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Organization of Placenta

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  1. Trophoblast ultrastructure
  2. Chorionic villi
  3. Placental cotyledons
  4. Breaks in the placental 'barrier'
  5. Placental size and weight
  6. The placenta at term
  7. Placental aging
  8. Conclusion
  9. Bibliography

From the electron microscopic studies of Wislocki and Dempsey (1955), data were provided that permitted a functional interpretation of the fine structure of the placenta. There are prominent microvilli on the syncytial surface, corresponding to the "brush border" described by light microscopy. Associated pinocytotic vacuoles and vesicles are related to the absorptive and secretory placental functions. The inner layer of the villi?the cytotrophoblasts?persists to term, although often compressed against the trophoblastic basal lamina, and retains its ultrastructural simplicity.

[...] As the placenta matures, the short, thick, early stem villi branch repeatedly, forming progressively finer subdivisions and greater numbers of increasingly small villi. Each of the main stem (truncal) villi and their ramifications (rami) constitute a placental cotyledon (lobe). Each cotyledon is supplied with a branch (truncal) of the chorionic artery; and for each cotyledon, there is a vein, constituting a 1:1:1 ratio of artery to vein to cotyledon. BREAKS IN THE PLACENTAL "BARRIER" The placenta does not maintain absolute integrity of the fetal and maternal circulations. [...]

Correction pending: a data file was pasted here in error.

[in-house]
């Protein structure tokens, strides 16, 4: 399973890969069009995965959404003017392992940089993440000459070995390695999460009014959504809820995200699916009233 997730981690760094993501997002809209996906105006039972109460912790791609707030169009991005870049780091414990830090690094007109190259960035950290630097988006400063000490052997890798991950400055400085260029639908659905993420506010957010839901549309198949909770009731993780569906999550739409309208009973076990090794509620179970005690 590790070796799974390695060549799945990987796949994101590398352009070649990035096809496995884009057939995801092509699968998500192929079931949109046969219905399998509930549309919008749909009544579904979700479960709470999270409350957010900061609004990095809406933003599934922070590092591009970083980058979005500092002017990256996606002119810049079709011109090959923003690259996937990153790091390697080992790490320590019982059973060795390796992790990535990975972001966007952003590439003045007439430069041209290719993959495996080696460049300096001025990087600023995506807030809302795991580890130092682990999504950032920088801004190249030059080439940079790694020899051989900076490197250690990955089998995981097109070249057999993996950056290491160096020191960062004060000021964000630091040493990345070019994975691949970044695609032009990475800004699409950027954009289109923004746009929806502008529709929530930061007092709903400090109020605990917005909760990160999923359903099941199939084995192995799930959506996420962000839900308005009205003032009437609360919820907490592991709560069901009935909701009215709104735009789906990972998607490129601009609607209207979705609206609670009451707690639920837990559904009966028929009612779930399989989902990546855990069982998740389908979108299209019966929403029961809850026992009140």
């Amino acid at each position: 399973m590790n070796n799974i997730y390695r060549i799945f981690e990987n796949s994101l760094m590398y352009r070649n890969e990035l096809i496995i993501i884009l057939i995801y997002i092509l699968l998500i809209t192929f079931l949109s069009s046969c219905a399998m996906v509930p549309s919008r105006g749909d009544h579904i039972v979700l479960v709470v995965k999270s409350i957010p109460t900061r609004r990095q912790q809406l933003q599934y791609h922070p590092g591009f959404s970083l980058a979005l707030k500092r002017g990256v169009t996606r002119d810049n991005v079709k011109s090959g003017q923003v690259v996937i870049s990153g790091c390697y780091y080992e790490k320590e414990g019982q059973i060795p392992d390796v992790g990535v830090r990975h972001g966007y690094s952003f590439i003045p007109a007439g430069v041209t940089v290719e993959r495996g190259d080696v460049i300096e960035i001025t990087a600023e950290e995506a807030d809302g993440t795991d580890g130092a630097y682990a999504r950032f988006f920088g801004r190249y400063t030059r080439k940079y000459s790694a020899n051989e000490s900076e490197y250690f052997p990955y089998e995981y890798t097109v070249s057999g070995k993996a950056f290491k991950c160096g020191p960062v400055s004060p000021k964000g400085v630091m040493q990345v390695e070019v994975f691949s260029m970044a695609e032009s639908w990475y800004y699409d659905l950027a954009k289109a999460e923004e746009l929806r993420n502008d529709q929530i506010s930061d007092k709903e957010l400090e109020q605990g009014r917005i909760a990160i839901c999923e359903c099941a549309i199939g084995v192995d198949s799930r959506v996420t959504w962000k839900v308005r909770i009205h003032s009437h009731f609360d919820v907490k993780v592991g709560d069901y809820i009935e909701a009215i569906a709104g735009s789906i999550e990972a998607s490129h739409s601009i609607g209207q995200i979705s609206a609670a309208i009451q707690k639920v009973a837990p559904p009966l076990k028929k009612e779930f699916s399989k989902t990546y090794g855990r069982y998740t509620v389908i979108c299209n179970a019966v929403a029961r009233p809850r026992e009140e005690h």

[...] The stroma of the villi also exhibits changes associated with aging. In placentas of early pregnancy, the branching connective tissue cells are separated by an abundant loose intercellular matrix. Later, the stroma becomes denser and the cells more spindly and more closely packed. Another change in the stroma involves the Hofbauer cells, which likely are fetal macrophages. These cells are nearly round with vesicular, often eccentric nuclei and very granular or vacuolated cytoplasm. These cells are characterized histochemically by intracytoplasmic lipid and are readily distinguished from plasma cells. [...]

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